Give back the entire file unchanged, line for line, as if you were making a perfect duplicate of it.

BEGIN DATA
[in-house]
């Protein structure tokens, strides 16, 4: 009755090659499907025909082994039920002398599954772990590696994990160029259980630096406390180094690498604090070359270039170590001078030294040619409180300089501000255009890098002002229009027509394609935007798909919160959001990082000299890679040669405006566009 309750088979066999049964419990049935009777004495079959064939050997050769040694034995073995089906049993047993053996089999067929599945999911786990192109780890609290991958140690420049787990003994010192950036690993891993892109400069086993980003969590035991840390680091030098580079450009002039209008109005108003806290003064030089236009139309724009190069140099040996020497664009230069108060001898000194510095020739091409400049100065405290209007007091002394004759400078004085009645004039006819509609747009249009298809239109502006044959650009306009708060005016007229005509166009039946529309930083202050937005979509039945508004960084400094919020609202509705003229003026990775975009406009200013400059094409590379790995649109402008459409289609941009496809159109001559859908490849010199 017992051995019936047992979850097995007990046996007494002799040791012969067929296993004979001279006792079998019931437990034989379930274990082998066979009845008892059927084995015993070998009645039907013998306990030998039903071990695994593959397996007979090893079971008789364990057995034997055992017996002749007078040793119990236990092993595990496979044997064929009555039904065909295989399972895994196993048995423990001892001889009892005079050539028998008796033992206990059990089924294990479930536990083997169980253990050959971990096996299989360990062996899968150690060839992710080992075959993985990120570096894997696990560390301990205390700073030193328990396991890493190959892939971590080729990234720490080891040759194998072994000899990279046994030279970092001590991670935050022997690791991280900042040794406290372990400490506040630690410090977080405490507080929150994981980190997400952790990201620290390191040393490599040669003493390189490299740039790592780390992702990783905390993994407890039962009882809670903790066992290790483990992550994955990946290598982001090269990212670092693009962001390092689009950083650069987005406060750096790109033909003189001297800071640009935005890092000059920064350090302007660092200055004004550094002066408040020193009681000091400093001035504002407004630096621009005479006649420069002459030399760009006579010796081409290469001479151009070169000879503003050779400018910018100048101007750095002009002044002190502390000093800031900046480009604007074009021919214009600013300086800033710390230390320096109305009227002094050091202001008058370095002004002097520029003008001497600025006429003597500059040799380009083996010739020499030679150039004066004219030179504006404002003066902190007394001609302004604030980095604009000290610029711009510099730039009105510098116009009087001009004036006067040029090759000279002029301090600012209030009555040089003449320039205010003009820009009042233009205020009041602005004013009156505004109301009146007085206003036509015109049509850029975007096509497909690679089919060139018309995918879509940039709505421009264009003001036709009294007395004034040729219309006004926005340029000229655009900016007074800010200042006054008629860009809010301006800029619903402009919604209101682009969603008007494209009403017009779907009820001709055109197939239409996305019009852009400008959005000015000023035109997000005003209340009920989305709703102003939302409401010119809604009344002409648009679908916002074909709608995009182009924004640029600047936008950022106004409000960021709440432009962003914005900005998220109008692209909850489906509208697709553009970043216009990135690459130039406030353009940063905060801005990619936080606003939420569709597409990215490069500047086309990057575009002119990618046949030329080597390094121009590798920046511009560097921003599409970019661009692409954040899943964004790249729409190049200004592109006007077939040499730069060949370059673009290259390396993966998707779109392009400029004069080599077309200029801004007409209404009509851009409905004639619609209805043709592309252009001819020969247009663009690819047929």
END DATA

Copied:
[in-house]
């Protein structure tokens, strides 16, 4: 009755090659499907025909082994039920002398599954772990590696994990160029259980630096406390180094690498604090070359270039170590001078030294040619409180300089501000255009890098002002229009027509394609935007798909919160959001990082000299890679040669405006566009 309750088979066999049964419990049935009777004495079959064939050997050769040694034995073995089906049993047993053996089999067929599945999911786990192109780890609290991958140690420049787990003994010192950036690993891993892109400069086993980003969590035991840390680091030098580079450009002039209008109005108003806290003064030089236009139309724009190069140099040996020497664009230069108060001898000194510095020739091409400049100065405290209007007091002394004759400078004085009645004039006819509609747009249009298809239109502006044959650009306009708060005016007229005509166009039946529309930083202050937005979509039945508004960084400094919020609202509705003229003026990775975009406009200013400059094409590379790995649109402008459409289609941009496809159109001559859908490849010199 017992051995019936047992979850097995007990046996007494002799040791012969067929296993004979001279006792079998019931437990034989379930274990082998066979009845008892059927084995015993070998009645039907013998306990030998039903071990695994593959397996007979090893079971008789364990057995034997055992017996002749007078040793119990236990092993595990496979044997064929009555039904065909295989399972895994196993048995423990001892001889009892005079050539028998008796033992206990059990089924294990479930536990083997169980253990050959971990096996299989360990062996899968150690060839992710080992075959993985990120570096894997696990560390301990205390700073030193328990396991890493190959892939971590080729990234720490080891040759194998072994000899990279046994030279970092001590991670935050022997690791991280900042040794406290372990400490506040630690410090977080405490507080929150994981980190997400952790990201620290390191040393490599040669003493390189490299740039790592780390992702990783905390993994407890039962009882809670903790066992290790483990992550994955990946290598982001090269990212670092693009962001390092689009950083650069987005406060750096790109033909003189001297800071640009935005890092000059920064350090302007660092200055004004550094002066408040020193009681000091400093001035504002407004630096621009005479006649420069002459030399760009006579010796081409290469001479151009070169000879503003050779400018910018100048101007750095002009002044002190502390000093800031900046480009604007074009021919214009600013300086800033710390230390320096109305009227002094050091202001008058370095002004002097520029003008001497600025006429003597500059040799380009083996010739020499030679150039004066004219030179504006404002003066902190007394001609302004604030980095604009000290610029711009510099730039009105510098116009009087001009004036006067040029090759000279002029301090600012209030009555040089003449320039205010003009820009009042233009205020009041602005004013009156505004109301009146007085206003036509015109049509850029975007096509497909690679089919060139018309995918879509940039709505421009264009003001036709009294007395004034040729219309006004926005340029000229655009900016007074800010200042006054008629860009809010301006800029619903402009919604209101682009969603008007494209009403017009779907009820001709055109197939239409996305019009852009400008959005000015000023035109997000005003209340009920989305709703102003939302409401010119809604009344002409648009679908916002074909709608995009182009924004640029600047936008950022106004409000960021709440432009962003914005900005998220109008692209909850489906509208697709553009970043216009990135690459130039406030353009940063905060801005990619936080606003939420569709597409990215490069500047086309990057575009002119990618046949030329080597390094121009590798920046511009560097921003599409970019661009692409954040899943964004790249729409190049200004592109006007077939040499730069060949370059673009290259390396993966998707779109392009400029004069080599077309200029801004007409209404009509851009409905004639619609209805043709592309252009001819020969247009663009690819047929």